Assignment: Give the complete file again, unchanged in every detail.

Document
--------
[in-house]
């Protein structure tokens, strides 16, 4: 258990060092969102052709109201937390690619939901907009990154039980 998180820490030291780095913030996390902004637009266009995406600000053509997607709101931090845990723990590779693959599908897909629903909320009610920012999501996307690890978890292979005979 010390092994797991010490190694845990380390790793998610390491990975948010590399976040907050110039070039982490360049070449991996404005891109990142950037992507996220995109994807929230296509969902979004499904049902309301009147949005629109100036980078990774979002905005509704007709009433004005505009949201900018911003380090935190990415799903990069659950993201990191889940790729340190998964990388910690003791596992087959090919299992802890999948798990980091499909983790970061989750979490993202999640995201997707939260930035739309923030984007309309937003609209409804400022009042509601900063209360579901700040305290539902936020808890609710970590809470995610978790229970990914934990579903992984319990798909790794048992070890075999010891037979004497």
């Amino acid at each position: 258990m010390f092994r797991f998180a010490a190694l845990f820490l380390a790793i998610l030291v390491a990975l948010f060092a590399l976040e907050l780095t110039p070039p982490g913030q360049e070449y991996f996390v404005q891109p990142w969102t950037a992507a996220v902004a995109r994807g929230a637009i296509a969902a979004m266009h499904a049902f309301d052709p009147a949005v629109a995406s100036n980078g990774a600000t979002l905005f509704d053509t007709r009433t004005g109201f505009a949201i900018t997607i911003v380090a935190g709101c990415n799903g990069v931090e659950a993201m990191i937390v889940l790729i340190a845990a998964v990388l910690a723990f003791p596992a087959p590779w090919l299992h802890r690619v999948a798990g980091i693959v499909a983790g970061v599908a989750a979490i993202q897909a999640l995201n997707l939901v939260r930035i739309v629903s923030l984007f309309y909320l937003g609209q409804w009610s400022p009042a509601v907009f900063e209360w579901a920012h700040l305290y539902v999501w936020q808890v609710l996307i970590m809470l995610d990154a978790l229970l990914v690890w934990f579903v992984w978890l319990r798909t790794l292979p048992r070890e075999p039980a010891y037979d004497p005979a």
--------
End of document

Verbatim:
[in-house]
């Protein structure tokens, strides 16, 4: 258990060092969102052709109201937390690619939901907009990154039980 998180820490030291780095913030996390902004637009266009995406600000053509997607709101931090845990723990590779693959599908897909629903909320009610920012999501996307690890978890292979005979 010390092994797991010490190694845990380390790793998610390491990975948010590399976040907050110039070039982490360049070449991996404005891109990142950037992507996220995109994807929230296509969902979004499904049902309301009147949005629109100036980078990774979002905005509704007709009433004005505009949201900018911003380090935190990415799903990069659950993201990191889940790729340190998964990388910690003791596992087959090919299992802890999948798990980091499909983790970061989750979490993202999640995201997707939260930035739309923030984007309309937003609209409804400022009042509601900063209360579901700040305290539902936020808890609710970590809470995610978790229970990914934990579903992984319990798909790794048992070890075999010891037979004497």
């Amino acid at each position: 258990m010390f092994r797991f998180a010490a190694l845990f820490l380390a790793i998610l030291v390491a990975l948010f060092a590399l976040e907050l780095t110039p070039p982490g913030q360049e070449y991996f996390v404005q891109p990142w969102t950037a992507a996220v902004a995109r994807g929230a637009i296509a969902a979004m266009h499904a049902f309301d052709p009147a949005v629109a995406s100036n980078g990774a600000t979002l905005f509704d053509t007709r009433t004005g109201f505009a949201i900018t997607i911003v380090a935190g709101c990415n799903g990069v931090e659950a993201m990191i937390v889940l790729i340190a845990a998964v990388l910690a723990f003791p596992a087959p590779w090919l299992h802890r690619v999948a798990g980091i693959v499909a983790g970061v599908a989750a979490i993202q897909a999640l995201n997707l939901v939260r930035i739309v629903s923030l984007f309309y909320l937003g609209q409804w009610s400022p009042a509601v907009f900063e209360w579901a920012h700040l305290y539902v999501w936020q808890v609710l996307i970590m809470l995610d990154a978790l229970l990914v690890w934990f579903v992984w978890l319990r798909t790794l292979p048992r070890e075999p039980a010891y037979d004497p005979a």